The sale of tobacco from vending machines has been banned in England, with anyone caught selling cigarettes in machines facing a fine of £2,500.
The Department of Health said the ban had been introduced to prevent under-age sales to children and to support adults who were trying to quit.
The rest of the UK is expected to implement a similar ban next year.
Some pub landlords say it is a further threat to a livelihood that has already been damaged by the smoking ban.
But Cancer Research and the British Heart Foundation have welcomed the move.
According to the Department of Health, nearly all adult smokers started smoking before they turned 18.
Of the children who regularly smoke, 11% buy their cigarettes from vending machines.
It is also estimated that 35 million cigarettes are sold illegally through vending machines to children every year.
Under the new rules, pub landlords will still be able to sell cigarettes from behind the bar but they must ensure all tobacco advertising on vending machines is removed. Any person found guilty of displaying cigarette adverts on a vending machine could face imprisonment for up to six months, a fine of £5,000, or both.
Health Secretary Andrew Lansley said smoking was “one of the biggest and most stubborn challenges in public health”, with more than eight million people in England still smoking, causing more than 80,000 deaths each year.
He said: “Cigarette vending machines are often unsupervised, making it easy for children to purchase cigarettes from them.
“The ban on cigarette sales from vending machines will protect children by making cigarettes less accessible to them - we want to do everything we can to encourage young people not to start smoking in the first place.”
Jo Butcher, the National Children’s Bureau’s programme director of health and wellbeing, welcomed the ban and said a person’s lifetime smoking or non-smoking behaviour was “heavily influenced” by decisions in their adolescence.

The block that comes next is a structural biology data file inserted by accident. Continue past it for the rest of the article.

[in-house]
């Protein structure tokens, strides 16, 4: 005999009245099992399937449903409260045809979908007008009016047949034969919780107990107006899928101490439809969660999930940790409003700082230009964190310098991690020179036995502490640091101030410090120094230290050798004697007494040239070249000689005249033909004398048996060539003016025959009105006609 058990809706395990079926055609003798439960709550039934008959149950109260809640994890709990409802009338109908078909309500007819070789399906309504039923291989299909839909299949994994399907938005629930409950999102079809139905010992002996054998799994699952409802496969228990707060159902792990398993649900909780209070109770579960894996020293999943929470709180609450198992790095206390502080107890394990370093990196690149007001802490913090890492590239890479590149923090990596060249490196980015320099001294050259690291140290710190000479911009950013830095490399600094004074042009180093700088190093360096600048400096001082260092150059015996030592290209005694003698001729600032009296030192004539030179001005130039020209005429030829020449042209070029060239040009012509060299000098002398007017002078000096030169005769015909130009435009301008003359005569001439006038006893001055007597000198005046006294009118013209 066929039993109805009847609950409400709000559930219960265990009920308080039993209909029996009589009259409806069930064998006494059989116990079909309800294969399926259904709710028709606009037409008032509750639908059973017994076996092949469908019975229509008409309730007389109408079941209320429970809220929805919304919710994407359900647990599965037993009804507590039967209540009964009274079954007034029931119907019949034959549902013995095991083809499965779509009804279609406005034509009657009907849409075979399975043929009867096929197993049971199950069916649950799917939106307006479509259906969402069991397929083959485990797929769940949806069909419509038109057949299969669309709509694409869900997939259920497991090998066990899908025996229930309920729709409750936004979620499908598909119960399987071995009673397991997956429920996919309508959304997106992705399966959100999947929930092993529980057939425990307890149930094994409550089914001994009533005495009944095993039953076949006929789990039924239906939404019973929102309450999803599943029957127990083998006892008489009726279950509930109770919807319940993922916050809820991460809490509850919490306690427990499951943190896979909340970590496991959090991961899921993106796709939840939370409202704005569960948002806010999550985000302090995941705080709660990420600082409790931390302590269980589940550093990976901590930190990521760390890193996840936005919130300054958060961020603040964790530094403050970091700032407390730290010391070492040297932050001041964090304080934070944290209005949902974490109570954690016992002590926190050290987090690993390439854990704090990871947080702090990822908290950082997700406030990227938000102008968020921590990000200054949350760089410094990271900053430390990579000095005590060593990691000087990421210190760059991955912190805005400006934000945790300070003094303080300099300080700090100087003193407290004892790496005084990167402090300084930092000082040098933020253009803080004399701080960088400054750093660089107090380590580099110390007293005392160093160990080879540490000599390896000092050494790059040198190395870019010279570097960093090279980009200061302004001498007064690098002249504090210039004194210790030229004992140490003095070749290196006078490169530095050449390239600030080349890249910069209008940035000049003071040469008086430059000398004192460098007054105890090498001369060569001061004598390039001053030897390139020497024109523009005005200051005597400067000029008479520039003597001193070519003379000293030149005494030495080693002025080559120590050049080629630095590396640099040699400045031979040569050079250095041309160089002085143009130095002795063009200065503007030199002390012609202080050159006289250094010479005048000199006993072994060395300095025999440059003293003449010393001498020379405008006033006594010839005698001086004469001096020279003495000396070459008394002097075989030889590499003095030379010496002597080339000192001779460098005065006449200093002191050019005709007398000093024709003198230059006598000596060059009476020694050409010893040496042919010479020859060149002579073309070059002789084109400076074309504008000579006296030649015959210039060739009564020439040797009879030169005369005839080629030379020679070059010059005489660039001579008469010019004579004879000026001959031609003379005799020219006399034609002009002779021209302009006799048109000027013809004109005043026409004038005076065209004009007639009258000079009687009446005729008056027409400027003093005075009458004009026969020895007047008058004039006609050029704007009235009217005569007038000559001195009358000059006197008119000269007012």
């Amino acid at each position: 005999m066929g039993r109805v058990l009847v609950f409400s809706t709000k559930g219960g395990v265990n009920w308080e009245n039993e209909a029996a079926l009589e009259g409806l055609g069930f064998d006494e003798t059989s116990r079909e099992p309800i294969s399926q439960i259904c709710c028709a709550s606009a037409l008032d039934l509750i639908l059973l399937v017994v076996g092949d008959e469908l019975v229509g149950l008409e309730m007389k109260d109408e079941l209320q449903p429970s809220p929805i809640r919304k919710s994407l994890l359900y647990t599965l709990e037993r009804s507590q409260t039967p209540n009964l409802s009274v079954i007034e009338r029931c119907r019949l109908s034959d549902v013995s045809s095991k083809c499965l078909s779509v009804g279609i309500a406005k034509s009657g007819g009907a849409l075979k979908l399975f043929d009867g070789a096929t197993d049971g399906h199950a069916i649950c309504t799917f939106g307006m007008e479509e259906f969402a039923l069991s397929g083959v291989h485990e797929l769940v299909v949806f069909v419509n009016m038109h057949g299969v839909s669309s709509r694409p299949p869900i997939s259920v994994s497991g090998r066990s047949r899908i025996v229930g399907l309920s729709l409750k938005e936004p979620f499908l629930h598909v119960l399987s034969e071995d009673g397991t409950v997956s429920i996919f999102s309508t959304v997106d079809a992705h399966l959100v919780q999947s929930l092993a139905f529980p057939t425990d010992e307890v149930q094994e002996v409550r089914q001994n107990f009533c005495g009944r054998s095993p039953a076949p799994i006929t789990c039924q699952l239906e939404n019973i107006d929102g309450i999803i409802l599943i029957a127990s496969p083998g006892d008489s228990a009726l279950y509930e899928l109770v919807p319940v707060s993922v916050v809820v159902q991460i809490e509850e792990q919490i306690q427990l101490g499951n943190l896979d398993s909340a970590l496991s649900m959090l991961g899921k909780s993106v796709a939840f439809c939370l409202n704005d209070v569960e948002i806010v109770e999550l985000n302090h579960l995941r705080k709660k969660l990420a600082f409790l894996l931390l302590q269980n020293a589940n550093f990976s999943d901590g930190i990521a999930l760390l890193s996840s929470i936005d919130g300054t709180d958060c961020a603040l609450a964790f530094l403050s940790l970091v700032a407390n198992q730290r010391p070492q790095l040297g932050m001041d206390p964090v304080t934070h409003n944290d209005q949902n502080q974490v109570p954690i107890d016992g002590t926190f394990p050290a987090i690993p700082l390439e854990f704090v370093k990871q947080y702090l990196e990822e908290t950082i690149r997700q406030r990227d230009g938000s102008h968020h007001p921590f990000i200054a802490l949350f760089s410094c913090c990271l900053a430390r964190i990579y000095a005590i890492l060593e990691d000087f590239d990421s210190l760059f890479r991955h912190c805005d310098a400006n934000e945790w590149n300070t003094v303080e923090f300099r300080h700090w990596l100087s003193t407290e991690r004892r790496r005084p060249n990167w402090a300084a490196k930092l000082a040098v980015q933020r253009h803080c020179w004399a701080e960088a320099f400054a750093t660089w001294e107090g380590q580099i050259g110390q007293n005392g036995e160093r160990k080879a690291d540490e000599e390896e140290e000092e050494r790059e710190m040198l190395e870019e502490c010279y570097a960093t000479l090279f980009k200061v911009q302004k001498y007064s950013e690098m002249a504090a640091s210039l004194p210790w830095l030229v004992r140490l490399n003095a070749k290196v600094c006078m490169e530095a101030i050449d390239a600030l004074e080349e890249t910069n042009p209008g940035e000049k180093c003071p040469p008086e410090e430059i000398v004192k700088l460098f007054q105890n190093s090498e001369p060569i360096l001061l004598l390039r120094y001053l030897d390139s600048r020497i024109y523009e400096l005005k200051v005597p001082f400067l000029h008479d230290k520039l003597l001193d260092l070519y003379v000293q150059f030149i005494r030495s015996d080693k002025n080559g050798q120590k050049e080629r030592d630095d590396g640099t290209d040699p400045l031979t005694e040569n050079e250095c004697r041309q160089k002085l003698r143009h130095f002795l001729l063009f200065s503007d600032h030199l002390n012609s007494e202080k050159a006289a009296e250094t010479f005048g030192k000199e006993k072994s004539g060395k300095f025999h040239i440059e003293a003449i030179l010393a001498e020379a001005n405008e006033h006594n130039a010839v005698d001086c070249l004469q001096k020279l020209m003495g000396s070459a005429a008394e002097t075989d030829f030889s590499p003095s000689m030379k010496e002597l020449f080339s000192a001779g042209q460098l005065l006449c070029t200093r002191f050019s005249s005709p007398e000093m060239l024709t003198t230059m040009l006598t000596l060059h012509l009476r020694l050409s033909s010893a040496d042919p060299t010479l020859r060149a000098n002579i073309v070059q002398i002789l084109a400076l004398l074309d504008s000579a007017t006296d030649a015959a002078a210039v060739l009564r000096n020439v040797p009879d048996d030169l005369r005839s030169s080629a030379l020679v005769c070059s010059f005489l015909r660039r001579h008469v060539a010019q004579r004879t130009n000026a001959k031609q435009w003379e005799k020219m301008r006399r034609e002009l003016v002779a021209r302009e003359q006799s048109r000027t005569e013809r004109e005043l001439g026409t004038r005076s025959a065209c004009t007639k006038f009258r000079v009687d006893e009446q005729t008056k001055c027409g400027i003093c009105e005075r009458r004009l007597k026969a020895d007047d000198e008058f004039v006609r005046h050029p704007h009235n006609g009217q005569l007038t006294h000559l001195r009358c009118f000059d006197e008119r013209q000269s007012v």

“Children and young people tell us that external influences make it even more difficult for them to choose healthier lifestyles.
“It’s essential that we create environments that improve health and tobacco legislation is an important part of public health protection and promotion,” she said.
Charities have also welcomed the ban.
Betty McBride, director of policy and communications at the British Heart Foundation, said thousands of children at risk of this “deadly addiction” regularly got tobacco from vending machines, “which conveniently don’t ask them to prove their age”.
“These children are often blissfully unaware of the damage smoking does to their health and, by the time they realise, they’re hooked.
“Scrapping these machines cuts off an easy source of tobacco for existing young smokers and makes it harder for a new generation to start.
“We’re encouraging landlords to remove machines completely now so they - and any left-over branding - don’t act as dusty old adverts for tobacco,” she said.
Eileen Streets, director of tobacco control at the Roy Castle Lung Cancer Foundation, said she hoped the ban would play a “significant part in stopping many children becoming the next generation of lung cancer victims”.
Jean King, of Cancer Research UK, added: “Tobacco kills half of all long-term users and is responsible for one in four cancer deaths.
“Cancer Research UK is determined to protect children from tobacco marketing and through our Out of Sight Out of Mind campaign we are continuing to work for legislation to introduce plain packaging for cigarettes.”
But the British Beer and Pub Association described the ban as “an unnecessary measure”.
A spokesman said the machines were there for the convenience of adult customers, and that the association did not believe they played a role in childhood smoking.
Although cigarettes can be sold by bar staff, the spokesman said many pubs would not opt to introduce that, as it raised issues about having a “high-value” item behind the bar and interfered with serving drinks.
One London pub landlord, Bill Sharp, said the ban was another “nail in the coffin” of his livelihood.
“I can understand them removing it from public places because that’s a view, a health issue, call it what you will.
“But when [smokers have] got to stand in the street and they can’t even buy their cigarettes in the pub, then where is it left? There’s no point in them going to a pub. They going remove real ale from pubs next?”
Other measures to protect young people from the dangers of smoking are also on the way.
In April 2012, large retailers in England and Scotland will have to get rid of all tobacco displays. Small shops will be expected to comply from April 2015.
Wales and Northern Ireland plan to implement similar regulations.
The government is also due to begin a public consultation before the end of the year on whether to introduce plain packaging for cigarettes in order to lessen their marketing appeal to young people, help make health warnings more effective and help reduce the number of smokers.